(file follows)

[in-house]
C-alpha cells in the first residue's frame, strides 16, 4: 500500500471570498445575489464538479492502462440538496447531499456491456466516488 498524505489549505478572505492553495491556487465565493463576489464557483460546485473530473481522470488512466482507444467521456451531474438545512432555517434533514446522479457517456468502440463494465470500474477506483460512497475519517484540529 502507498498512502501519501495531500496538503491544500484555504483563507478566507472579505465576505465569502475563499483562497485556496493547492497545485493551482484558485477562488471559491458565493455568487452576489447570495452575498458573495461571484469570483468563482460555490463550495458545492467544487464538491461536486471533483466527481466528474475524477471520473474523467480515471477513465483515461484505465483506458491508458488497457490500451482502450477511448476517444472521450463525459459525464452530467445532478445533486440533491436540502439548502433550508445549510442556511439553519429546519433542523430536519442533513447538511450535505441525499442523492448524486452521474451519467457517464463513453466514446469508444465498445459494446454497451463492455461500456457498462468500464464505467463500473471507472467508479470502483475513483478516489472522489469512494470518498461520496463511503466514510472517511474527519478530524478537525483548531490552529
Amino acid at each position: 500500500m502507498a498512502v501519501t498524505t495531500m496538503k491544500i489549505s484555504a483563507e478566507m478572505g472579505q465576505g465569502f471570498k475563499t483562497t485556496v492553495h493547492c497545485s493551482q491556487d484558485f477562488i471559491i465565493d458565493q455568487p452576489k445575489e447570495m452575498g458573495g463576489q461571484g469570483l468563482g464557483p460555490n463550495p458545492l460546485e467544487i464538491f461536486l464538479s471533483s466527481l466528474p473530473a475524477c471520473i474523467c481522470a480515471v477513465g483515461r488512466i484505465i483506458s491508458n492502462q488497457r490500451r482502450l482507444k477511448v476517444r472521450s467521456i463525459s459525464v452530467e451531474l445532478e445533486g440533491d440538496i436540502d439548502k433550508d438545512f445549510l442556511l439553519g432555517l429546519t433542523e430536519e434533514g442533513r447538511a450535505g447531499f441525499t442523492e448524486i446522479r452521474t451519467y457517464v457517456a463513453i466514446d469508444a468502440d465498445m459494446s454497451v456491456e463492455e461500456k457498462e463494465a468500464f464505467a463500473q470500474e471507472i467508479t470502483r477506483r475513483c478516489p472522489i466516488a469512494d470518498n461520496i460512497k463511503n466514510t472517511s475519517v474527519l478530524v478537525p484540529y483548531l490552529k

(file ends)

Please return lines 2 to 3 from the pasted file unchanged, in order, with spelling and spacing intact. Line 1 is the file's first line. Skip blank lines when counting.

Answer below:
C-alpha cells in the first residue's frame, strides 16, 4: 500500500471570498445575489464538479492502462440538496447531499456491456466516488 498524505489549505478572505492553495491556487465565493463576489464557483460546485473530473481522470488512466482507444467521456451531474438545512432555517434533514446522479457517456468502440463494465470500474477506483460512497475519517484540529 502507498498512502501519501495531500496538503491544500484555504483563507478566507472579505465576505465569502475563499483562497485556496493547492497545485493551482484558485477562488471559491458565493455568487452576489447570495452575498458573495461571484469570483468563482460555490463550495458545492467544487464538491461536486471533483466527481466528474475524477471520473474523467480515471477513465483515461484505465483506458491508458488497457490500451482502450477511448476517444472521450463525459459525464452530467445532478445533486440533491436540502439548502433550508445549510442556511439553519429546519433542523430536519442533513447538511450535505441525499442523492448524486452521474451519467457517464463513453466514446469508444465498445459494446454497451463492455461500456457498462468500464464505467463500473471507472467508479470502483475513483478516489472522489469512494470518498461520496463511503466514510472517511474527519478530524478537525483548531490552529
Amino acid at each position: 500500500m502507498a498512502v501519501t498524505t495531500m496538503k491544500i489549505s484555504a483563507e478566507m478572505g472579505q465576505g465569502f471570498k475563499t483562497t485556496v492553495h493547492c497545485s493551482q491556487d484558485f477562488i471559491i465565493d458565493q455568487p452576489k445575489e447570495m452575498g458573495g463576489q461571484g469570483l468563482g464557483p460555490n463550495p458545492l460546485e467544487i464538491f461536486l464538479s471533483s466527481l466528474p473530473a475524477c471520473i474523467c481522470a480515471v477513465g483515461r488512466i484505465i483506458s491508458n492502462q488497457r490500451r482502450l482507444k477511448v476517444r472521450s467521456i463525459s459525464v452530467e451531474l445532478e445533486g440533491d440538496i436540502d439548502k433550508d438545512f445549510l442556511l439553519g432555517l429546519t433542523e430536519e434533514g442533513r447538511a450535505g447531499f441525499t442523492e448524486i446522479r452521474t451519467y457517464v457517456a463513453i466514446d469508444a468502440d465498445m459494446s454497451v456491456e463492455e461500456k457498462e463494465a468500464f464505467a463500473q470500474e471507472i467508479t470502483r477506483r475513483c478516489p472522489i466516488a469512494d470518498n461520496i460512497k463511503n466514510t472517511s475519517v474527519l478530524v478537525p484540529y483548531l490552529k